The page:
The story sounds like a fairy tale. A plastic surgeon from Colorado on vacation in Peru hears of a lost city high on the eastern slopes of the Andes. He organizes an expedition that hacks its way through the jungle and discovers an unknown civilization that flourished centuries years before the Incas.
Gran Pajaten (pronounced PA ha ten ) appears to have been inhabited from AD 500 to 1500, and its 18 well-preserved buildings show a sophisticated architecture produced by a people skilled at sculpture, weaving, pottery and interior painting and design.
The extraordinary thing about these people, whoever they were, is that they survived in harshly inhospitable conditions--a rain forest 8,600 feet in the mountains, surrounded most of the time by clouds that kept out the sun. They built agricultural terraces, but no one knows what crops they grew in that climate, which appears inconducive to growing anything.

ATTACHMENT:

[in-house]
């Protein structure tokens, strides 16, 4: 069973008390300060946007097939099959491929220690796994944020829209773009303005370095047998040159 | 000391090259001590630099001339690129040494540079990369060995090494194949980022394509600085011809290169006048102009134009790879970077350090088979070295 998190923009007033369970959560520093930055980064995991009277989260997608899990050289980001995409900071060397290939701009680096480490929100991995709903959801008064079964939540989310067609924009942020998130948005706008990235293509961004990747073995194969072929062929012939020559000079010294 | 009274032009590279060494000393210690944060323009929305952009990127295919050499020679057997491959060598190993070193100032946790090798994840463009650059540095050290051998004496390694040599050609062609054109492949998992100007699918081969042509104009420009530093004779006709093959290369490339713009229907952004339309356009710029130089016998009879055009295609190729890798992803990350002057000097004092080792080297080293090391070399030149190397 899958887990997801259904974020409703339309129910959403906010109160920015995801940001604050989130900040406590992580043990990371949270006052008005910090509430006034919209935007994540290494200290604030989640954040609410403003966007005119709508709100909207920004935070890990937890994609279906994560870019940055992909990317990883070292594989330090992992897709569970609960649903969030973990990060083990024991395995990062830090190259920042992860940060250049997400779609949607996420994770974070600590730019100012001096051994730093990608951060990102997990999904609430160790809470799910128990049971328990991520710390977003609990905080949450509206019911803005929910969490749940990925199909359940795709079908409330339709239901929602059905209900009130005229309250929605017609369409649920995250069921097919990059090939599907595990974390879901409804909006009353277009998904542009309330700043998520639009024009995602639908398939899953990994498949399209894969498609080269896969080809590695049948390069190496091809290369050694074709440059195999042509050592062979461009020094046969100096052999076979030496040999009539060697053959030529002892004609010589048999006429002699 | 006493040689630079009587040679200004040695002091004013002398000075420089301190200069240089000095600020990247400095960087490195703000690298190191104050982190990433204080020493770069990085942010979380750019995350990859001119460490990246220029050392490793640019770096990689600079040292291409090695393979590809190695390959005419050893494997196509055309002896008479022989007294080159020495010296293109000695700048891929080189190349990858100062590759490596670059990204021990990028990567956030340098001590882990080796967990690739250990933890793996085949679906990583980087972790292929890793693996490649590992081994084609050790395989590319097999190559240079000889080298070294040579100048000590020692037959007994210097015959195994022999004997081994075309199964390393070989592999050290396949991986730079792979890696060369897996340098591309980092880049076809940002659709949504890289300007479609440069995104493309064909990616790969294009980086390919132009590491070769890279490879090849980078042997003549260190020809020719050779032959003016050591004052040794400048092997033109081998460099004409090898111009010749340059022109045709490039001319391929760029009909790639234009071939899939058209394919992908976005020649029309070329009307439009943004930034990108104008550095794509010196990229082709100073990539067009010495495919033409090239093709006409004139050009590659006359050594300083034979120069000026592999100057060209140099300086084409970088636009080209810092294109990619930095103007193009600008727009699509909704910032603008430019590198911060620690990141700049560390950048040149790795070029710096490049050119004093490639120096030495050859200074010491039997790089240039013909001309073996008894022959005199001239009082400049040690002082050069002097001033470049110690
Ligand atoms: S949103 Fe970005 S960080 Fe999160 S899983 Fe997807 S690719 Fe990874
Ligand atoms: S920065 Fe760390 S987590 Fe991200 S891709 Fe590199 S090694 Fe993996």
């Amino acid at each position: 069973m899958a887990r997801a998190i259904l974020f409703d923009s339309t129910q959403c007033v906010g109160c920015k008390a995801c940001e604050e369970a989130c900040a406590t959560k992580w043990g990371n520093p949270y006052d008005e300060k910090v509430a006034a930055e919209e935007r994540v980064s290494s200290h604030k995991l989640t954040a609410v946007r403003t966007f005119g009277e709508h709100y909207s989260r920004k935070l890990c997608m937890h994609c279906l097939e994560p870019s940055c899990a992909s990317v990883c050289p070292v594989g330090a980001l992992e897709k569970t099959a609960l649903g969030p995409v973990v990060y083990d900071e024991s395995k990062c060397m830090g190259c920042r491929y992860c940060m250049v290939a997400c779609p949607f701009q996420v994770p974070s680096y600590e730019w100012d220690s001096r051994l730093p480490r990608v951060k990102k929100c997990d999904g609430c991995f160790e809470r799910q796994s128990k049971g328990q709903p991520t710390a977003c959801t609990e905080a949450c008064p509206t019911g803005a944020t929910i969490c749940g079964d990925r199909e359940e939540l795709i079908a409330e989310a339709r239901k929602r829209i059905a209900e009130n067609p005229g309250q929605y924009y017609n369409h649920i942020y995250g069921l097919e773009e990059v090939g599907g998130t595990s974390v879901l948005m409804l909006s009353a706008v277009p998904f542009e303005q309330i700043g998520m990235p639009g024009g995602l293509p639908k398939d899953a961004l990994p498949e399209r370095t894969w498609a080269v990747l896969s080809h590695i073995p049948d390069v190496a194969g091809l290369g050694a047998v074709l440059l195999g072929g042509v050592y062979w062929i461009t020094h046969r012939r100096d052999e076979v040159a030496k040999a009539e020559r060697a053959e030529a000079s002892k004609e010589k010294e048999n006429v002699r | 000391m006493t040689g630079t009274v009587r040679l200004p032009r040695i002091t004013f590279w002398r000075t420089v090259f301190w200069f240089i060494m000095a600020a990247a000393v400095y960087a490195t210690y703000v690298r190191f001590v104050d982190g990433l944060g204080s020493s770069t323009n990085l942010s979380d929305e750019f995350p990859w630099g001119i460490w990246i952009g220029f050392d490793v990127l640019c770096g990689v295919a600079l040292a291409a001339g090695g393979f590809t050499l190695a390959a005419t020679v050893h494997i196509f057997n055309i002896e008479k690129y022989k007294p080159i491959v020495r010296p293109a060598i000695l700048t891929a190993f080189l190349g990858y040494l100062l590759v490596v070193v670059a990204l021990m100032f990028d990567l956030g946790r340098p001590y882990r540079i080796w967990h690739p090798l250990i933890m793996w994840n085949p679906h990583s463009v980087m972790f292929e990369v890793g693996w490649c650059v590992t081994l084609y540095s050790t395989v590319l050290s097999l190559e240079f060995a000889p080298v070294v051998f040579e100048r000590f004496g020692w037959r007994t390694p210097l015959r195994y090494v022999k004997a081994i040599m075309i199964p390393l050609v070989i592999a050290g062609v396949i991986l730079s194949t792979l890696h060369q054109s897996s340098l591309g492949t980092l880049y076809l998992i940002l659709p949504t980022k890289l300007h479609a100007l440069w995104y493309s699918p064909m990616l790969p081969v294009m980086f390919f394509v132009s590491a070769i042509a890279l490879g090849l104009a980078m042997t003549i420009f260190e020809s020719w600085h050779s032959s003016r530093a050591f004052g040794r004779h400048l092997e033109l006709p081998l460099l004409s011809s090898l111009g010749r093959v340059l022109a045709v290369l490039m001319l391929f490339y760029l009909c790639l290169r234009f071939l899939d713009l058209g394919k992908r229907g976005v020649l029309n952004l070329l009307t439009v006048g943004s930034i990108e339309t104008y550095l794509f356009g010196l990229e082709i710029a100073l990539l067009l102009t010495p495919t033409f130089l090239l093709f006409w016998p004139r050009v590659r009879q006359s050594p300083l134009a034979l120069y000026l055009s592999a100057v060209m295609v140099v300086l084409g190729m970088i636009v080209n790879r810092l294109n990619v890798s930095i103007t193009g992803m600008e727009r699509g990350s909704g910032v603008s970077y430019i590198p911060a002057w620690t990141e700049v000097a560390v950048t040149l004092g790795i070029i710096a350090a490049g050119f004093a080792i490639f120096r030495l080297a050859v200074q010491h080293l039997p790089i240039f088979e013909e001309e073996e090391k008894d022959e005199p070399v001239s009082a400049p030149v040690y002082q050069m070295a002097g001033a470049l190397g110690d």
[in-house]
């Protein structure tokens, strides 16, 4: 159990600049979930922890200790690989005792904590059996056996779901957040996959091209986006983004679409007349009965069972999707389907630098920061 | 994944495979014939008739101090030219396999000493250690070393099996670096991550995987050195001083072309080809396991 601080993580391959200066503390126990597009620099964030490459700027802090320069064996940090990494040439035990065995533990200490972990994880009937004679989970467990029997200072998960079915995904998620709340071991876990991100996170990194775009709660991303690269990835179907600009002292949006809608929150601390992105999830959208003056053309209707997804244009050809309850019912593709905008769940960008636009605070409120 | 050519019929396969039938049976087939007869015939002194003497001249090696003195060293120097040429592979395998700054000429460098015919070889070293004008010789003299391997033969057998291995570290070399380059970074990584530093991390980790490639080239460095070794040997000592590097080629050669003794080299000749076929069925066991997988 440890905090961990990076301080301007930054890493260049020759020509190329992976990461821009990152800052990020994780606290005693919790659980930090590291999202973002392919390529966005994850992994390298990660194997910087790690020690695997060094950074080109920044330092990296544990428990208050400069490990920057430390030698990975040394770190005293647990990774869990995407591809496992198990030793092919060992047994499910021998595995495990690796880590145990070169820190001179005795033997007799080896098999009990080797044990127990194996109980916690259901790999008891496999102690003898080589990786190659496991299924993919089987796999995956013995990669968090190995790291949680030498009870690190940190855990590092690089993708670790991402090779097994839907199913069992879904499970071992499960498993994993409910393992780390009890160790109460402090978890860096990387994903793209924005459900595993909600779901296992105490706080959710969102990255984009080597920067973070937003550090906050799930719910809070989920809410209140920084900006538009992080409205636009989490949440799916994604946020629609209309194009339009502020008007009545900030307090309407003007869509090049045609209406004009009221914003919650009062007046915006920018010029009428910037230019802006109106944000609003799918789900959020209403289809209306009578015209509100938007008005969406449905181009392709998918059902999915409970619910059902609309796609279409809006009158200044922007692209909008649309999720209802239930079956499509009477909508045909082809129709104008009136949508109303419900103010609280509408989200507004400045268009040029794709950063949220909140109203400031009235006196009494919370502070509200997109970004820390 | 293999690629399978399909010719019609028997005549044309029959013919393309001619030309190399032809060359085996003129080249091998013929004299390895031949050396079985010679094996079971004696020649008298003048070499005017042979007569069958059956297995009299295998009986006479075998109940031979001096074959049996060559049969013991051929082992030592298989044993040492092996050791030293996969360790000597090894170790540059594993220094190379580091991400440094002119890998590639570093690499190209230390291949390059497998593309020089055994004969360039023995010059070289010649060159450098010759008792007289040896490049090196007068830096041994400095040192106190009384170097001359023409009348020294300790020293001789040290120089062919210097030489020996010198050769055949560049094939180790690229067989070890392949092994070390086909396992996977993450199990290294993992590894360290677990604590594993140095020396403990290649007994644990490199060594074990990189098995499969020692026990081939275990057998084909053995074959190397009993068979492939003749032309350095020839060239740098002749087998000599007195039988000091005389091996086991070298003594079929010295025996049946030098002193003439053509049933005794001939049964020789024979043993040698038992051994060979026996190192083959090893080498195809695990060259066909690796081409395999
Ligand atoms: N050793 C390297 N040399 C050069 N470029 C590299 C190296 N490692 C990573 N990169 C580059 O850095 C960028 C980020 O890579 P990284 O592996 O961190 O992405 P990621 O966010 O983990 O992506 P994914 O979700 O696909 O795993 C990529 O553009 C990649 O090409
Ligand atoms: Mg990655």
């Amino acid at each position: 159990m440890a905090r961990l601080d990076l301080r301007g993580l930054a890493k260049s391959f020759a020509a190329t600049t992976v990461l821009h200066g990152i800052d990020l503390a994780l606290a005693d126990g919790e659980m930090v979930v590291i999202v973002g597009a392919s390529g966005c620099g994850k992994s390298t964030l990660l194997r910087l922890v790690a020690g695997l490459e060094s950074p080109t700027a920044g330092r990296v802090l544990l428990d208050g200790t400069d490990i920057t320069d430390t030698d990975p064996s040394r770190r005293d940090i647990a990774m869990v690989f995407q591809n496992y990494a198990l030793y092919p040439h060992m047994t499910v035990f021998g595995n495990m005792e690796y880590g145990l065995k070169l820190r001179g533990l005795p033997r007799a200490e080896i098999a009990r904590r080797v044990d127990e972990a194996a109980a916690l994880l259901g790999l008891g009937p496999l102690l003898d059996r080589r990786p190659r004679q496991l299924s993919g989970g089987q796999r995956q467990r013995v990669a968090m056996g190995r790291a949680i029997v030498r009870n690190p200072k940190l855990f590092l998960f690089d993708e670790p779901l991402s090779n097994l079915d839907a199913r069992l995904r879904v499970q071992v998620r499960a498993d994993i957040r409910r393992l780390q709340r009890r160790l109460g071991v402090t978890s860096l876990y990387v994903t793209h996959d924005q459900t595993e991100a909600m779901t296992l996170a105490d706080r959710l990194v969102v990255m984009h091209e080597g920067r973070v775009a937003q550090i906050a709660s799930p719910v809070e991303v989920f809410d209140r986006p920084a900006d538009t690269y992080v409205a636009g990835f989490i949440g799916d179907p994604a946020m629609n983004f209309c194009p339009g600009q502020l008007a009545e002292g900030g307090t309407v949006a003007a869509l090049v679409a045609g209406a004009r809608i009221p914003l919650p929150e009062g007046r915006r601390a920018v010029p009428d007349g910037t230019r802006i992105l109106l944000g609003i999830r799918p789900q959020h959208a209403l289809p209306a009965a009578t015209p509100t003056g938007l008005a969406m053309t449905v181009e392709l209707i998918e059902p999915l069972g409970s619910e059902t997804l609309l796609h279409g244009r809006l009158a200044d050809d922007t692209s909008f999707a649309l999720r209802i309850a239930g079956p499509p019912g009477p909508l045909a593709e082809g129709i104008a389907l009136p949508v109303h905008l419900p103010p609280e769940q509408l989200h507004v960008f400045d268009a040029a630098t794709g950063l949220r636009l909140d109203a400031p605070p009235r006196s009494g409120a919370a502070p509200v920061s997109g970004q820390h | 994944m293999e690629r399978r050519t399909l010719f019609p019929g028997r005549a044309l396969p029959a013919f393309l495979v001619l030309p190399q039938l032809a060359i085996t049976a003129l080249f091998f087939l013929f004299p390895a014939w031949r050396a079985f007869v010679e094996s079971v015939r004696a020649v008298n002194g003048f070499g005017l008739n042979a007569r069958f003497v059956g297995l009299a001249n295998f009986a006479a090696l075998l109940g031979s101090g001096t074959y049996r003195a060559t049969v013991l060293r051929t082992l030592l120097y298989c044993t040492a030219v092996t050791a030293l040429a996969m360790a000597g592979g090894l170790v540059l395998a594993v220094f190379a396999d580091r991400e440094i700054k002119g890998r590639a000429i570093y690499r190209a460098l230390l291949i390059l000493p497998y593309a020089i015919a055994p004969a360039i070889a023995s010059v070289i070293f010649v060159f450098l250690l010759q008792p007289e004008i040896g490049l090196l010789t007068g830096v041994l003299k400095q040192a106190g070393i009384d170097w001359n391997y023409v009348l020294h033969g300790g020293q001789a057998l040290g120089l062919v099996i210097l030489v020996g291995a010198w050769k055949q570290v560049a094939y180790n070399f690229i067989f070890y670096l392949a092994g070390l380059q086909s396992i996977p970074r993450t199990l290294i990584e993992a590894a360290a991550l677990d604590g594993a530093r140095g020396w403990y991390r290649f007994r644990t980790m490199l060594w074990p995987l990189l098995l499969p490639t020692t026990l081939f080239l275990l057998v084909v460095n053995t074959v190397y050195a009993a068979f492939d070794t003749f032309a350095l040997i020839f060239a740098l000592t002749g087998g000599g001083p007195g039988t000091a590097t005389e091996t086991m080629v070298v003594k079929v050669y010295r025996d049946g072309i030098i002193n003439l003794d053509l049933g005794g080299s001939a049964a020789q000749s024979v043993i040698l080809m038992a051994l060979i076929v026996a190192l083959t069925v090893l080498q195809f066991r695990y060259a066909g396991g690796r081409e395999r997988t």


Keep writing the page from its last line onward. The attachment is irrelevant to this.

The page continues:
The experts at the University of Colorado, Boulder, which is sponsoring the project, say that no one in the modern world lives in an ecological zone comparable to the one that these people mastered centuries before the Spanish dreamed of sailing to the New World. Nor, the experts say, is there any evidence that the climate was different then from what it is now.